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Forced trends in the tropical Pacific and global tropical cyclones: An investigation using a statistical-dynamical downscaling model

Presentation Date
Thursday, December 15, 2022 at 9:02am - Thursday, December 15, 2022 at 9:12am
McCormick Place - E351



The response of tropical cyclone activity to anthropogenic radiative forcing remains uncertain, with even the direction of the change uncertain in some respects (e.g., TC frequency), both globally and regionally. One important source of uncertainties is the Pacific zonal SST gradient. At the interannual time scale, this SST gradient, through the El Niño Southern Oscillation, is known to strongly influence global TC activity. Global climate models in CMIP5/6 generations project this SST gradient to weaken and lead to a more El Niño-like mean state in the future. Observations over the past several decades, however, show a strengthening of the SST gradient and thus a more La Niña-like mean state. While the observed strengthening of the SST gradient may be due to natural variability or merely an observational issue, some recent studies have marshalled evidence, backed up with modeling, to argue that the projected weakening is erroneous and a consequence of a common climatological cold tongue bias that has persisted in a few generations of global climate models. If the above argument is correct, at the transient forced response of Pacific SST over the upcoming decades will be towards a La Niña-like mean state, in contrast to the climate models. This means that the projected trends in TC activity from current state-of-the-art global climate models may be incorrect in some basins. In this presentation, we will report an initial investigation of the above problem using synthetic TCs from the Columbia tropical cyclone HAZard model (CHAZ) downscaled from CMIP6 models. Although all show El Niño-like forced responses, we will group the CMIP6 models/members based on the magnitudes of their climatological cold tongue biases, their historical trends of the zonal and meridional SST gradients, and the correlation between their trends and the observed one. For each stratified group, we will then evaluate SST gradient projections and how these projections affect the large-scale atmospheric and oceanic environment conditions that are important to TC activity and thus influence the forced trends in the CHAZ-CMIP6 downscaled TCs. This work will inform on how much a potential model bias towards the wrong sign of the tropical Pacific zonal SST gradient change matters for projections of global TCs.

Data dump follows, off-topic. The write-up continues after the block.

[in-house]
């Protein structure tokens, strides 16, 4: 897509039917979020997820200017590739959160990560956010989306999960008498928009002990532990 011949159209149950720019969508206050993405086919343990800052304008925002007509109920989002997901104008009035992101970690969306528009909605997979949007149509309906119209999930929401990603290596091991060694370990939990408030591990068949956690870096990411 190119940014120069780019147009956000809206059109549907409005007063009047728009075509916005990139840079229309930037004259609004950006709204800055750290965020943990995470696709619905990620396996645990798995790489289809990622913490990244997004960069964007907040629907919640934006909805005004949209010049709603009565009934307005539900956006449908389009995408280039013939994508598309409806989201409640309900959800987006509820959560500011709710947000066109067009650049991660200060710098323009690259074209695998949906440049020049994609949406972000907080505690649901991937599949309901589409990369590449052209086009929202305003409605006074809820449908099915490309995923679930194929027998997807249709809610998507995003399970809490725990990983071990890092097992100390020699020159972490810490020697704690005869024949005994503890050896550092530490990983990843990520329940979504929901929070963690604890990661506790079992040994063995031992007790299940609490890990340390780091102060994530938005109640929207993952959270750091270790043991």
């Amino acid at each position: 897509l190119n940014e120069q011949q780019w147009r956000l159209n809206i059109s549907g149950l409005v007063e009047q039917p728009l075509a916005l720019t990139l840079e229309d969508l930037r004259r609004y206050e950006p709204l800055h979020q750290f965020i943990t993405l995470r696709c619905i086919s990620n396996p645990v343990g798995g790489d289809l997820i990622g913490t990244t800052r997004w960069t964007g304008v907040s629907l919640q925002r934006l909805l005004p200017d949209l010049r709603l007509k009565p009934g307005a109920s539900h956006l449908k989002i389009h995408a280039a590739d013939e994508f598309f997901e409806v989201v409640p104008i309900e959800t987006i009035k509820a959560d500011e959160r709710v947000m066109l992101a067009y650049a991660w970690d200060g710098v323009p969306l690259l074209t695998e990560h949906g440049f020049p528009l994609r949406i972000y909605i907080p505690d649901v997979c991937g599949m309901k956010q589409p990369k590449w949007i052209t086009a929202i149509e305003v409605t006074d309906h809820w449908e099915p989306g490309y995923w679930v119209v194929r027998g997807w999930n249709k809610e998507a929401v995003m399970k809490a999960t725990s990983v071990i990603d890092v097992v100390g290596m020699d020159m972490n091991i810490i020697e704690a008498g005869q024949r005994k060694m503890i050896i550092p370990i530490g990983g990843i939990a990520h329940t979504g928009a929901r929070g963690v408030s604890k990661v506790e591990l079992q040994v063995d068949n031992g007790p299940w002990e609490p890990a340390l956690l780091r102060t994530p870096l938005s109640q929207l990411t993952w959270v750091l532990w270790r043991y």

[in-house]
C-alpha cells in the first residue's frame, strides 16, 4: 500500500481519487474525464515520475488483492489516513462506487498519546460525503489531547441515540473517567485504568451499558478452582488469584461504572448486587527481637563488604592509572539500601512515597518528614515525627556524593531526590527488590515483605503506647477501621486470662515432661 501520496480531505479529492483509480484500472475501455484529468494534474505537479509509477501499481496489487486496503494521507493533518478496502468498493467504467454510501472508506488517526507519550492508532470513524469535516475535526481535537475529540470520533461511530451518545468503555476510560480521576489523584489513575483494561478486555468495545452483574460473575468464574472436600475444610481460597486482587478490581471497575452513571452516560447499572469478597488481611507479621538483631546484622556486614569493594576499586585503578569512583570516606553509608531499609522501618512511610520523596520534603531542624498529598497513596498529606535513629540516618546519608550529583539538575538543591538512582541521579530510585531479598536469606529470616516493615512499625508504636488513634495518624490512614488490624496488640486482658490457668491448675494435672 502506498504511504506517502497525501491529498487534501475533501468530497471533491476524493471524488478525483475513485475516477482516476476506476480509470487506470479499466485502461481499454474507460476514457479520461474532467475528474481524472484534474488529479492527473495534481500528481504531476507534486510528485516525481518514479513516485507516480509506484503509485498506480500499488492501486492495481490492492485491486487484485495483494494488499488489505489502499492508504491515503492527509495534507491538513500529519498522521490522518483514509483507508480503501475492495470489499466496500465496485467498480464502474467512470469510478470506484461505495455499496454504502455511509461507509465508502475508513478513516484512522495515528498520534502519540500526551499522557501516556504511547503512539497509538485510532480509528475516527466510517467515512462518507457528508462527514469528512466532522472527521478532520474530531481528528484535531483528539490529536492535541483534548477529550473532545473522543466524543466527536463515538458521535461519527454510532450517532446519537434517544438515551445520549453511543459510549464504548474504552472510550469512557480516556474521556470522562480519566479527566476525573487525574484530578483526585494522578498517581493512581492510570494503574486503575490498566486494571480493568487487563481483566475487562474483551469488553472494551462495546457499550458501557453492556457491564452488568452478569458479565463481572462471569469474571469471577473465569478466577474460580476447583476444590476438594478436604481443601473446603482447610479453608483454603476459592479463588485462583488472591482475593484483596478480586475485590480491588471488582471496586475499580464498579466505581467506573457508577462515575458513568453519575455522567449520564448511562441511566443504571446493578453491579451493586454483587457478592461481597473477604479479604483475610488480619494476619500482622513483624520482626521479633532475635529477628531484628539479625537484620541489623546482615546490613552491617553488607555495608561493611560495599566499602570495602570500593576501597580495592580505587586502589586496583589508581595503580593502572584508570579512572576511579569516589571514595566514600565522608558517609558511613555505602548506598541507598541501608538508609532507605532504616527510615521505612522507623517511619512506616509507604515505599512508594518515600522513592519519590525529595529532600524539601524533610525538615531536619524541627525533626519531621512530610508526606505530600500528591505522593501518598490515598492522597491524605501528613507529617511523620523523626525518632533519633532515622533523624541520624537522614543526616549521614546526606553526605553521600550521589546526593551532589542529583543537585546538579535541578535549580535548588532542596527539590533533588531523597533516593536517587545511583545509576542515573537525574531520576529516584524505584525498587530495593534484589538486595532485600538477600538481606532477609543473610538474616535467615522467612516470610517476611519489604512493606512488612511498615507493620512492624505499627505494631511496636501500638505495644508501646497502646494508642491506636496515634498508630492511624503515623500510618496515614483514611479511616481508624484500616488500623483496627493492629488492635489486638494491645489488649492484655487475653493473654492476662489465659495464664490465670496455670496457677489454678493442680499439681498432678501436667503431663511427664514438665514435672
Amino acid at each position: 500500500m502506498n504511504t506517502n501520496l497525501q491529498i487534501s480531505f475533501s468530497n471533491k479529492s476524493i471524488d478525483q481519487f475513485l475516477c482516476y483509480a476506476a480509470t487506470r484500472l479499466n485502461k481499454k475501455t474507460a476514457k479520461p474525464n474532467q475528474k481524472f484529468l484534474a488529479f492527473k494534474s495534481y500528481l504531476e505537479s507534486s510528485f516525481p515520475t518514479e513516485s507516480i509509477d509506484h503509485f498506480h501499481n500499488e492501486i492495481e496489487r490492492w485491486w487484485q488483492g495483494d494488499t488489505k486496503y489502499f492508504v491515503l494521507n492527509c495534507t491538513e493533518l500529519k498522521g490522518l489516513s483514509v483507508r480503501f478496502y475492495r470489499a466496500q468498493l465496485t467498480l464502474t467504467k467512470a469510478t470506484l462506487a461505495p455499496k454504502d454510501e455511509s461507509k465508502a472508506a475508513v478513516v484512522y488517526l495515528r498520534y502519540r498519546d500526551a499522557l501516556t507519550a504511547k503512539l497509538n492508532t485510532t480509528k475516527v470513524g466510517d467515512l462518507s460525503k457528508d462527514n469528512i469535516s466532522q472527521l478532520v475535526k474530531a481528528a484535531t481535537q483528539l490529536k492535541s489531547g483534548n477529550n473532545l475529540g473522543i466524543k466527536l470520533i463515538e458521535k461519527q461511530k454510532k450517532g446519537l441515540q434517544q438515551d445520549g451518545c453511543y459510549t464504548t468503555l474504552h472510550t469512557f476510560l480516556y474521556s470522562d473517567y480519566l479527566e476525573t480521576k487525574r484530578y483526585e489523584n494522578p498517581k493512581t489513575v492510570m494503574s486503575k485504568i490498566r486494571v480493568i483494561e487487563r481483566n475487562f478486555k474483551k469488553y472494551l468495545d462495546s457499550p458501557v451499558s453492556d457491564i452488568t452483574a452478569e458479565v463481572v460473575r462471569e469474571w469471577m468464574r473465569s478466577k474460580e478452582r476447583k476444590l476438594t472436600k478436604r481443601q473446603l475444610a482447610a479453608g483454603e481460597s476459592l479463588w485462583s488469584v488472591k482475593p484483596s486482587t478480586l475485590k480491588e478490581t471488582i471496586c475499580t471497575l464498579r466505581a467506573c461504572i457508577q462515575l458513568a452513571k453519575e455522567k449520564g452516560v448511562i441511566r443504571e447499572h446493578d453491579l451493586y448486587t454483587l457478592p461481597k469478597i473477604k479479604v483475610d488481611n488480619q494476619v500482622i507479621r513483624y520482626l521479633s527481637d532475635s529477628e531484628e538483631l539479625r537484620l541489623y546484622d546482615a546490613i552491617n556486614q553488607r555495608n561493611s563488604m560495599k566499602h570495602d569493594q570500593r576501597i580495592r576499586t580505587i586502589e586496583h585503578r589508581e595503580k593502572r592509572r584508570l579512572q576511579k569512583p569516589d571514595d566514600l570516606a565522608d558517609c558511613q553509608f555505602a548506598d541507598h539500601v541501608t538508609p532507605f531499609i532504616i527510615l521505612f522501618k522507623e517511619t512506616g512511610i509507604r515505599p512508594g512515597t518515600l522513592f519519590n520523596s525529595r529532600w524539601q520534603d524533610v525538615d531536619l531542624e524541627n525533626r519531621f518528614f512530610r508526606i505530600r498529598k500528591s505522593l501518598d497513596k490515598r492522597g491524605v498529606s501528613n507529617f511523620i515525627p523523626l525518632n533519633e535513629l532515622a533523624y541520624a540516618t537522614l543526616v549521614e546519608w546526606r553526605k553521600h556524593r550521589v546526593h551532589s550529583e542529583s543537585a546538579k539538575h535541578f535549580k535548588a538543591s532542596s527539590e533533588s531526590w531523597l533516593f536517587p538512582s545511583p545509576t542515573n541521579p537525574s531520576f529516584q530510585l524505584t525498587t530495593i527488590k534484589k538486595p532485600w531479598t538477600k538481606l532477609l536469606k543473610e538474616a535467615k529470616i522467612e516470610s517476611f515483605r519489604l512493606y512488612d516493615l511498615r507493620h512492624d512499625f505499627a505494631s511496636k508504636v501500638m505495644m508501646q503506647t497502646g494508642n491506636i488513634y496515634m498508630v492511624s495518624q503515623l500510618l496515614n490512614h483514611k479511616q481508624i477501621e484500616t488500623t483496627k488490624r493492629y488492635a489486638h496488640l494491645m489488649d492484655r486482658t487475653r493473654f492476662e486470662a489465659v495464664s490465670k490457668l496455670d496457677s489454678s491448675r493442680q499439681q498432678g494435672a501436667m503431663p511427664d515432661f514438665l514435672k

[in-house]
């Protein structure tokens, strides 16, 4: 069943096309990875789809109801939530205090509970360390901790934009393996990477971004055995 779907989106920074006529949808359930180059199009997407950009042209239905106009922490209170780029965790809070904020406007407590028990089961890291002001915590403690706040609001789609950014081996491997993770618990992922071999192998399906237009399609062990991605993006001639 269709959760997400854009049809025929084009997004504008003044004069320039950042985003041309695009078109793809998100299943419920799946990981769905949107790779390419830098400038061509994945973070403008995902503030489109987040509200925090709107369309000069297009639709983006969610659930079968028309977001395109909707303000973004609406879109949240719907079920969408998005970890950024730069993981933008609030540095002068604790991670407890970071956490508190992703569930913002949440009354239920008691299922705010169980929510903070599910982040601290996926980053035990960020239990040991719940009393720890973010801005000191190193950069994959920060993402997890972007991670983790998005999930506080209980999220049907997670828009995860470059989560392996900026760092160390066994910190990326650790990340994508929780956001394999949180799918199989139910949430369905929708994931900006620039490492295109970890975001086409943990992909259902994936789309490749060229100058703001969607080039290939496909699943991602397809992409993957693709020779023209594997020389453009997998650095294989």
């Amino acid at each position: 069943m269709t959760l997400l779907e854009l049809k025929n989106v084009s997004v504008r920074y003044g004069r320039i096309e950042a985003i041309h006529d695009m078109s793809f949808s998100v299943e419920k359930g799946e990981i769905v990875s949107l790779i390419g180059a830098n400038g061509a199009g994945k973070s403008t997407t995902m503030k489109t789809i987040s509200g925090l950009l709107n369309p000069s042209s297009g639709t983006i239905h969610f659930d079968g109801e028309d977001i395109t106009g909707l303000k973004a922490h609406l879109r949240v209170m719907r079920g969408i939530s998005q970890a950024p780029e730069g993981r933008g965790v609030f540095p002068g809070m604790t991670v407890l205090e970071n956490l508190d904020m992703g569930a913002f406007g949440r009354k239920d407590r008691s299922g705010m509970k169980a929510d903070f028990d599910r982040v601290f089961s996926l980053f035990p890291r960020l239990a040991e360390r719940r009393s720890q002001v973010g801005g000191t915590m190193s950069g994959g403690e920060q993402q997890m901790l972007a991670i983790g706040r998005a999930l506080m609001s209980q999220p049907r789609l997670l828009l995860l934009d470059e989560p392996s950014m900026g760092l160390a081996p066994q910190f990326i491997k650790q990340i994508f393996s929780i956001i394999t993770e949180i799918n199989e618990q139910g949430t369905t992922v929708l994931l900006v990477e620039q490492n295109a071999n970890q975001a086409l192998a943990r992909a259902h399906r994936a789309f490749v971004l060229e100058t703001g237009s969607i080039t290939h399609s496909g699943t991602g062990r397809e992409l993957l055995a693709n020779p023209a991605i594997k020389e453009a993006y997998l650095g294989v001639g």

Atmospheric Sciences
Funding Program Area(s)